Steps On What To Do:
- Always call for expert help. But first, several considerations:
- Most Important: The blowhole at the top of a whale's or dolphin's head is its breathing apparatus. Be sure that water and sand do not enter it. If an animal is lying on its side or on its back and its blowhole is exposed to waves or is covered, the whale or dolphin should be turned onto its belly being sure not to cause damage to or bend its fins or tail, and being sure that there are no sharp objects lying around which could cause damage.
- Sudden movements of a tail, or the animal being rolled by incoming surf can cause severe injury to people. Do not stand near the tail of an animal, or on the beach side of a whale or dolphin in surf.
- If it is not clear that a whale or dolphin is alive, its breathing can be checked by observation of the blowhole.
For a dolphin, the blowhole will contract every 15-30 seconds but for a large whale, the contractions may be only
once every 20 minutes (see More info).
- Sea lions and seals
Sea lions and seals or their young often come onto land for a short period before returning to the sea or during the time that the mother is hunting for food. Handling of a seal pup, besides being dangerous when the mother is around, may break the bond between mother and pup and may lead to its starvation death. It often takes many hours to accurately decide that a baby is indeed abandoned. Be sure to wait without approaching it while protecting it from other animals which could cause it harm or stress. Also be aware that seals injured or not have been known to bite and the bite can cause serious infection. If you need to protect the seal from harm, corral into a safe place by using something like a clean garbage can cover, or a board but do not touch them with it or handle them.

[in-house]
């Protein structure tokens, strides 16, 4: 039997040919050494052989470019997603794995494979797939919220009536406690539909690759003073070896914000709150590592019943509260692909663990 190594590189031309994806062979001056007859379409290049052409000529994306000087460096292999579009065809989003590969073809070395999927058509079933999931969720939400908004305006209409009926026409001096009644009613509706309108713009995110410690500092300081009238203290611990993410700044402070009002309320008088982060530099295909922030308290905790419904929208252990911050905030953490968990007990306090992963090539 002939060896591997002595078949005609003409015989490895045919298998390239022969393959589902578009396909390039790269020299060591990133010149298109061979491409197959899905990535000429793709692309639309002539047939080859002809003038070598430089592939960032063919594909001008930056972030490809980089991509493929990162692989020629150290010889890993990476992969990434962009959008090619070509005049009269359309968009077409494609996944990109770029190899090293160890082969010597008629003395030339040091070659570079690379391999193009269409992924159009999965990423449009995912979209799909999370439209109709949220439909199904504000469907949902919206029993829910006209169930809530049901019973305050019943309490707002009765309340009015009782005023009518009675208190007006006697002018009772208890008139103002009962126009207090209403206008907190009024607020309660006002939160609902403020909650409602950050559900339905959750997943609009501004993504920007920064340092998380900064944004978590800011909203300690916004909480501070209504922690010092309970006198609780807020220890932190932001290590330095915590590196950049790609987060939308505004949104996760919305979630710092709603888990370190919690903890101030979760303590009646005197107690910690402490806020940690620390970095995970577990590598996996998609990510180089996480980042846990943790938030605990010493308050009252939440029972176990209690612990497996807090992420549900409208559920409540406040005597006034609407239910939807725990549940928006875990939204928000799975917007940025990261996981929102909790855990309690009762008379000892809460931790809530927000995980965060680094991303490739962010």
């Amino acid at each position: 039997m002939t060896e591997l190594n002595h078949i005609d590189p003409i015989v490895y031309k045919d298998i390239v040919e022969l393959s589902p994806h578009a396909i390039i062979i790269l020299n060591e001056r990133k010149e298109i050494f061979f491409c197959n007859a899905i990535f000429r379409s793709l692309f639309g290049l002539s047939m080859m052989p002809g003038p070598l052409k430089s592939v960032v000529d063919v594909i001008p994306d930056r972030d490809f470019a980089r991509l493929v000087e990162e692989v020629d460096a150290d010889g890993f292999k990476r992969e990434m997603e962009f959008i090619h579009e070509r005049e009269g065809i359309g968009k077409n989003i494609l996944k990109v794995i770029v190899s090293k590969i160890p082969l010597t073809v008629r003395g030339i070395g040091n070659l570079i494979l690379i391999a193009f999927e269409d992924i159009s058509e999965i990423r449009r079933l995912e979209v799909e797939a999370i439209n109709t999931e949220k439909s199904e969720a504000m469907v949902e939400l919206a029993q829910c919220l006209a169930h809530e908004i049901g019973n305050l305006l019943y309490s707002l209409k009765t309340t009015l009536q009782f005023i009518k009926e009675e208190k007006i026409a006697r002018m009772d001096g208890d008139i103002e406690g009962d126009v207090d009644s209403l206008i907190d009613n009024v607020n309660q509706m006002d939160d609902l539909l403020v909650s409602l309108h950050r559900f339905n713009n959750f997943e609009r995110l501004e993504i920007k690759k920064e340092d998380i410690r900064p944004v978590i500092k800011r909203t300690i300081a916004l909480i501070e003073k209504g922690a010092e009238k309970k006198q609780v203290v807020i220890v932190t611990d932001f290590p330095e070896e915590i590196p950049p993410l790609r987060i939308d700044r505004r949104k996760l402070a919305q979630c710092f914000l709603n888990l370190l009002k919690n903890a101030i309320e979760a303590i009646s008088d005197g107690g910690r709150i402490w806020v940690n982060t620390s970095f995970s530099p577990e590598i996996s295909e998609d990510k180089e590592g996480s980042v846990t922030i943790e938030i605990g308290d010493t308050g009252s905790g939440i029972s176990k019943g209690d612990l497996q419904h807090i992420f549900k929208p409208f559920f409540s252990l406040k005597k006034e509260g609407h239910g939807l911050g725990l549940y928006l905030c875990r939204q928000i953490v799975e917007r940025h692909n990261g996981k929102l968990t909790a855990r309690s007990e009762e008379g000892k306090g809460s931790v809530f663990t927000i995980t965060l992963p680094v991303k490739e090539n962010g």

- Survival time of stranded whales and dolphins
Whales and dolphins can survive a long period of time (up to two days) if they are protected from dangers and are kept wet.
Many sea mammals are protected by law
and should not be handled or moved without expert help.
Any help which you do give is given at your own risk entirely.
- Calling for Help
In general, in most places in the world, there are specially trained individuals who have rescued and released stranded marine mammals successfully. Always attempt to contact help. Normally, local telephone information services will have emergency numbers and/or information regarding who to contact.